24.
Mathematics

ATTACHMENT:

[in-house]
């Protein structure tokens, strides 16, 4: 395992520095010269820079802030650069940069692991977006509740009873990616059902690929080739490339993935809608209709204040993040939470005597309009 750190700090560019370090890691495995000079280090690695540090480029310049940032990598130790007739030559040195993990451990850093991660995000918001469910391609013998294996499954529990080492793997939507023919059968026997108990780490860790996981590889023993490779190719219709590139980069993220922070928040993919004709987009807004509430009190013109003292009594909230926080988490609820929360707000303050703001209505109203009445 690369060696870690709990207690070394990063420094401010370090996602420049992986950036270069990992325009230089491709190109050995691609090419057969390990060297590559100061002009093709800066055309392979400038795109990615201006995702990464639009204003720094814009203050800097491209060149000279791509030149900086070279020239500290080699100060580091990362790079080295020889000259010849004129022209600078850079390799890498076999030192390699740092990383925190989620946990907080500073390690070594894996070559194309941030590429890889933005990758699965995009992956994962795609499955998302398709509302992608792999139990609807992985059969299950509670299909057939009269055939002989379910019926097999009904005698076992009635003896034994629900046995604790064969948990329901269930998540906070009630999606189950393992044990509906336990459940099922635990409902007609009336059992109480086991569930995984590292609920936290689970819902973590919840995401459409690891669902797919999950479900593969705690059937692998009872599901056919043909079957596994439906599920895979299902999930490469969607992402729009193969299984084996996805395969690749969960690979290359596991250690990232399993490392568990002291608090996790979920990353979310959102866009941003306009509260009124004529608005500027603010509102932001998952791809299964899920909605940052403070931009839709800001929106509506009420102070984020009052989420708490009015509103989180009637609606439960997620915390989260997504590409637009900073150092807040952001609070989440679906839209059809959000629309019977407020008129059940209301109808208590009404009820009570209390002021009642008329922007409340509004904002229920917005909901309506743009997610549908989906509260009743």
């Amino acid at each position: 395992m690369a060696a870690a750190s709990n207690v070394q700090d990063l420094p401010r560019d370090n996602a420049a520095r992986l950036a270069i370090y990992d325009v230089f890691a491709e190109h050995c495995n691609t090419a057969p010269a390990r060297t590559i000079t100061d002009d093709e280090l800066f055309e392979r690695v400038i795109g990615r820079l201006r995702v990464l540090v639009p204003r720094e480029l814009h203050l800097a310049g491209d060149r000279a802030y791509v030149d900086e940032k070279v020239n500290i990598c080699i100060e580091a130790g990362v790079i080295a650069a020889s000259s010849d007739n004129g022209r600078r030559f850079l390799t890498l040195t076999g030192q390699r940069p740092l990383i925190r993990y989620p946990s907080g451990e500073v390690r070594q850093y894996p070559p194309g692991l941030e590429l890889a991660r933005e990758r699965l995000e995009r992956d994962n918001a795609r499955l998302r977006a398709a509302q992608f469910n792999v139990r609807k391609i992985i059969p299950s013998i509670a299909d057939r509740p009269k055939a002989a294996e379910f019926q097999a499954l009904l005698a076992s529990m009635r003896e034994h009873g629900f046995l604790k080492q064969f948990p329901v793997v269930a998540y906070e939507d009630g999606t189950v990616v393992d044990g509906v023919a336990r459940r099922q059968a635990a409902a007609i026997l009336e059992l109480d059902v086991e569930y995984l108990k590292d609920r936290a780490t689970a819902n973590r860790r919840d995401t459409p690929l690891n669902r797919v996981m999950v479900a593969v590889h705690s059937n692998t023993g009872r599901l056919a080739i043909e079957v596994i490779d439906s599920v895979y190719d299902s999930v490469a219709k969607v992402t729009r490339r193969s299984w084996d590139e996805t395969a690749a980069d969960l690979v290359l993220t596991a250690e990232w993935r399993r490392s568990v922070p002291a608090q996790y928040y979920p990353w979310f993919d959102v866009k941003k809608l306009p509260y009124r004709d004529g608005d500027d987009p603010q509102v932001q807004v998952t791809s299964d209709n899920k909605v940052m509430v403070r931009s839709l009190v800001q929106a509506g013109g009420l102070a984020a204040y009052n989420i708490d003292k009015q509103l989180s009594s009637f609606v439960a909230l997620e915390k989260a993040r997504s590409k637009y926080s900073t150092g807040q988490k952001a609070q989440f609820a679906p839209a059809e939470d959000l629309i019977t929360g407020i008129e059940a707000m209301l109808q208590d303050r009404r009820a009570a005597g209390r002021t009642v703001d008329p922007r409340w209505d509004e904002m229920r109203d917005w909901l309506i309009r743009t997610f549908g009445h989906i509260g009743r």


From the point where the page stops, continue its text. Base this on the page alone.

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Mathematics is the study of topics such as quantity, structure, space, and change. There is a range of views among mathematicians and philosophers as to the exact scope, Mathematicians seek out patterns and use them to formulate new conjectures. Mathematicians resolve the truth or falsity of conjectures by mathematical proof, when mathematical structures are good models of real phenomena, then mathematical reasoning can provide insight or predictions about nature. Through the use of abstraction and logic, mathematics developed from counting, calculation, measurement, practical mathematics has been a human activity from as far back as written records exist. The research required to solve mathematical problems can take years or even centuries of sustained inquiry, rigorous arguments first appeared in Greek mathematics, most notably in Euclids Elements. Galileo Galilei said, The universe cannot be read until we have learned the language and it is written in mathematical language, and the letters are triangles, circles and other geometrical figures, without which means it is humanly impossible to comprehend a single word. Without these, one is wandering about in a dark labyrinth, carl Friedrich Gauss referred to mathematics as the Queen of the Sciences. Benjamin Peirce called mathematics the science that draws necessary conclusions, David Hilbert said of mathematics, We are not speaking here of arbitrariness in any sense. Mathematics is not like a game whose tasks are determined by arbitrarily stipulated rules, rather, it is a conceptual system possessing internal necessity that can only be so and by no means otherwise. Albert Einstein stated that as far as the laws of mathematics refer to reality, they are not certain, Mathematics is essential in many fields, including natural science, engineering, medicine, finance and the social sciences. Applied mathematics has led to entirely new mathematical disciplines, such as statistics, Mathematicians also engage in pure mathematics, or mathematics for its own sake, without having any application in mind. There is no clear line separating pure and applied mathematics, the history of mathematics can be seen as an ever-increasing series of abstractions. The earliest uses of mathematics were in trading, land measurement, painting and weaving patterns, in Babylonian mathematics elementary arithmetic first appears in the archaeological record. Numeracy pre-dated writing and numeral systems have many and diverse. Between 600 and 300 BC the Ancient Greeks began a study of mathematics in its own right with Greek mathematics. Mathematics has since been extended, and there has been a fruitful interaction between mathematics and science, to the benefit of both. Mathematical discoveries continue to be made today, the overwhelming majority of works in this ocean contain new mathematical theorems and their proofs. The word máthēma is derived from μανθάνω, while the modern Greek equivalent is μαθαίνω, in Greece, the word for mathematics came to have the narrower and more technical meaning mathematical study even in Classical times